STOCKHOLM/AMSTERDAM, Oct 12 (Reuters) - Airlines wrestled with the safety risk of evacuation operations in Israel on Thursday, with carriers including Dutch KLM cancelling flights while sister airline Air France mounted a special relief flight chartered by the French foreign ministry. Israel's parliamentary finance committee meanwhile approved a plan to provide a state guarantee of $6 billion to cover insurance against war risks to Israeli airlines. The framework will grant Israeli airlines cover against war risks, thereby ensuring the continuity of air operations. Foreign airlines have struggled to find a common approach and the head of European budget giant Ryanair (RYA.I) said it was up to governments to plot the way forward. PATCHY RESPONSEGermany's Lufthansa (LHAG.DE) said it was sticking to its plans for evacuation flights on Thursday and Friday, while continuing to ground commercial flights to Israel.
Persons: Ben Gurion, Ben Smith, Ed Bastian, Sasha Gainullin, Rafael Schvartzman, Obama, Anna Ringstrom, Bart H, Meijer, Tim Hepher, Joanna Plucinska, Julia Payne, Carolyn Cohn, Steven Scheer, Rajesh Kumar Singh, Doyinsola, Terje Solsvik, Deborah Kyvrikosaios, Diane Craft Organizations: Airlines, Dutch KLM, Air France, Palestinian, Israel's, Norwegian Air, Insurance, Reuters, Foreign, Ryanair, KLM, Boeing, Lufthansa, Dubai's Emirates, Delta Air Lines, International Air Transport Association, Regulators, U.S . Federal Aviation Administration, Thomson Locations: STOCKHOLM, AMSTERDAM, Israel, Palestinian, Tel Aviv's, Ben, Gaza, Tel Aviv, Eilat, Emirates, United States, Europe, U.S, Ben Gurion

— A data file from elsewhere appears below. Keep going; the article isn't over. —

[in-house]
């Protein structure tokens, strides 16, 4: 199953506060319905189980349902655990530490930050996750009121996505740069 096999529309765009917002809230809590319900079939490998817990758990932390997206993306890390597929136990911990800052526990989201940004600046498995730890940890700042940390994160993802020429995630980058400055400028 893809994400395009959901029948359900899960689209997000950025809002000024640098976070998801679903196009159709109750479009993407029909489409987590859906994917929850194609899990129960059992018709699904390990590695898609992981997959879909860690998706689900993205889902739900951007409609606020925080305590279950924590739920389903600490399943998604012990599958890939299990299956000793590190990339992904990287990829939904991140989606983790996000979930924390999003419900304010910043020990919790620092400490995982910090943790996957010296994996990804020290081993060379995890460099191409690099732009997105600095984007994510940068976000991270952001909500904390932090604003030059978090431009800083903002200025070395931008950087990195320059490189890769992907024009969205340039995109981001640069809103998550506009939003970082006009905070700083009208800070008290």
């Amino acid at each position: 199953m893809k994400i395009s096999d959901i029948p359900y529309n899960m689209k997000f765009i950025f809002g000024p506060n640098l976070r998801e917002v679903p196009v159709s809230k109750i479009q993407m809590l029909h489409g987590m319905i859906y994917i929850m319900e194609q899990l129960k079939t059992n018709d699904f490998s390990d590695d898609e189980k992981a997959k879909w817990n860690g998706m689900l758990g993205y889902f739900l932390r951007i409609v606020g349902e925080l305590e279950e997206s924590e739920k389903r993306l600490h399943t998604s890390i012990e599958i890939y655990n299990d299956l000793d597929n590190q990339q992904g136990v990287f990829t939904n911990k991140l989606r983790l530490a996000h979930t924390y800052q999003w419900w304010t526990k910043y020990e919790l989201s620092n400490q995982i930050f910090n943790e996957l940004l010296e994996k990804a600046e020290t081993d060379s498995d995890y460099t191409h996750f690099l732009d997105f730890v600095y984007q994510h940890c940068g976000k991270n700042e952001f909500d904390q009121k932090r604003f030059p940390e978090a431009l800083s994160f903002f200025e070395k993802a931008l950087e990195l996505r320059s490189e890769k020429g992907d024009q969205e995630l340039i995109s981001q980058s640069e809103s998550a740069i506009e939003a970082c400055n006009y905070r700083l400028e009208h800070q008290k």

Most foreign airlines have suspended or curtailed services, leaving passengers uncertain how to leave or reach the country and consular services struggling to keep up with demand for assistance, with priority given to those with missing relatives. Israel's parliamentary finance committee said late on Tuesday it would debate authorising state guarantees for providing war risk insurance for Israeli airlines. British Airways said it would suspend flights to Tel Aviv after diverting a flight from London back to Britain shortly before it was due to reach Tel Aviv, citing security concerns. U.S. Transportation Secretary Pete Buttigieg said Washington remains in talks with U.S. airlines about flights to Israel. Passengers have complained of mounting costs especially for leaving Israel, but airlines deny driving up prices.